Novel Imaging Technique Using Noninvasive MRI, PFC Tracer Described

Researchers described the first human tests of the use of a perfluorocarbon (PFC) tracer in combination with MRI to track therapeutic immune cells injected into patients with colorectal cancer in a paper published in the online journal Magnetic Resonance in Medicine.

Researchers at the University of California, San Diego School of Medicine; University of Pittsburgh; and elsewhere are investigating cellular therapeutics. The promising new approach is hindered by the inability of physicians and scientists to effectively track the movements, destination, and persistence of these cells in patients without resorting to invasive procedures such as tissue sampling.

Currently, there is no accepted way to image cells in the human body that covers a broad range of cell types and diseases. Earlier techniques have used metal ion-based vascular MRI contrast agents and radioisotopes. The former have proven difficult to differentiate in vivo; the latter raise concerns about radiation toxicity and do not provide the anatomical detail available with MRIs.

"This is the first human PFC cell-tracking agent, which is a new way to do MRI cell tracking," says first author Eric T. Ahrens, PhD, a professor in the department of radiology at UC San Diego. "It's the first example of a clinical MRI agent designed specifically for cell tracking."

Researchers used a PFC tracer agent and an MRI technique that directly detects fluorine atoms in labeled cells. Fluorine atoms naturally occur in extremely low concentrations in the body, making it easier to observe cells labeled with fluorine using MRI. In this case, the modified and labeled dendritic cells—potent stimulators of the immune system—were first prepared from white blood cells extracted from the patient. The cells were then injected into patients with stage 4 metastatic colorectal cancer to stimulate an anticancer T-cell immune response.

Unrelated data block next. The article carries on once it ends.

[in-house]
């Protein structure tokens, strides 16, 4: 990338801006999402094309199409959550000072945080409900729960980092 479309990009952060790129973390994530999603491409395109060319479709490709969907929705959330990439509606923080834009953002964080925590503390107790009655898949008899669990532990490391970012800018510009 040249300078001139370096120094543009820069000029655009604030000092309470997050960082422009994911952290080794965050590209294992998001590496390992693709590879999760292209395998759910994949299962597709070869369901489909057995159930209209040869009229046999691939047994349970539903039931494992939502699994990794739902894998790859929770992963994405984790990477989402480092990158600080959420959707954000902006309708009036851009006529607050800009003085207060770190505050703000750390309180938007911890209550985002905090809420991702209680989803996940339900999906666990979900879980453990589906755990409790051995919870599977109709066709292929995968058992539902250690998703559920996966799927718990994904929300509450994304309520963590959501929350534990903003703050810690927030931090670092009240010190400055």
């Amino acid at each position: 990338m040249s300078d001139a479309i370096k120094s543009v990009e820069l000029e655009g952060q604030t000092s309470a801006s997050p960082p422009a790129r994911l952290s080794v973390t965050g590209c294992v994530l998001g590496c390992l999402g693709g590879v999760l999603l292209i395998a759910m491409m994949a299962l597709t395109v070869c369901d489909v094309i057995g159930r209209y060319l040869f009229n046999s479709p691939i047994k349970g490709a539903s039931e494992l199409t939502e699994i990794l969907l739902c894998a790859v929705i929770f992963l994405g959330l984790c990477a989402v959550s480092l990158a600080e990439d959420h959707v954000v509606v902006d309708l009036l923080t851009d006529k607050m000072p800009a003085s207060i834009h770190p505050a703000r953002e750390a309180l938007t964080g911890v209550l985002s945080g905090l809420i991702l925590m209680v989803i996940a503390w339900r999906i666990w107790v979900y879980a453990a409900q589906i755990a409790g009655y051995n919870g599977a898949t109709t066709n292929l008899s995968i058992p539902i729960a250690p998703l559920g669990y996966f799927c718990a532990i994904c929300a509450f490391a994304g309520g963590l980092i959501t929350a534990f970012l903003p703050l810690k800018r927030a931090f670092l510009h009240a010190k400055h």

The published study did not assess the efficacy of the cell therapy, but rather the ability of researchers to detect the labeled cells and monitor what happened to them. Ahrens says the technique worked as expected, with the surprising finding that only one-half of the delivered cell vaccine remained at the inoculation site after 24 hours.

"Noninvasive cell tracking may help lower regulatory barriers," Ahrens explains. "For example, new stem cell therapies can be slow to obtain regulatory approvals in part because it is difficult, if not impossible, with current approaches to verify survival and location of transplanted cells. And cell therapy trials generally have a high cost per patient. Tools that allow the investigator to gain a 'richer' data set from individual patients mean it may be possible to reduce patient numbers enrolled in a trial, thus reducing total trial cost."

— SOURCE: University of California, San Diego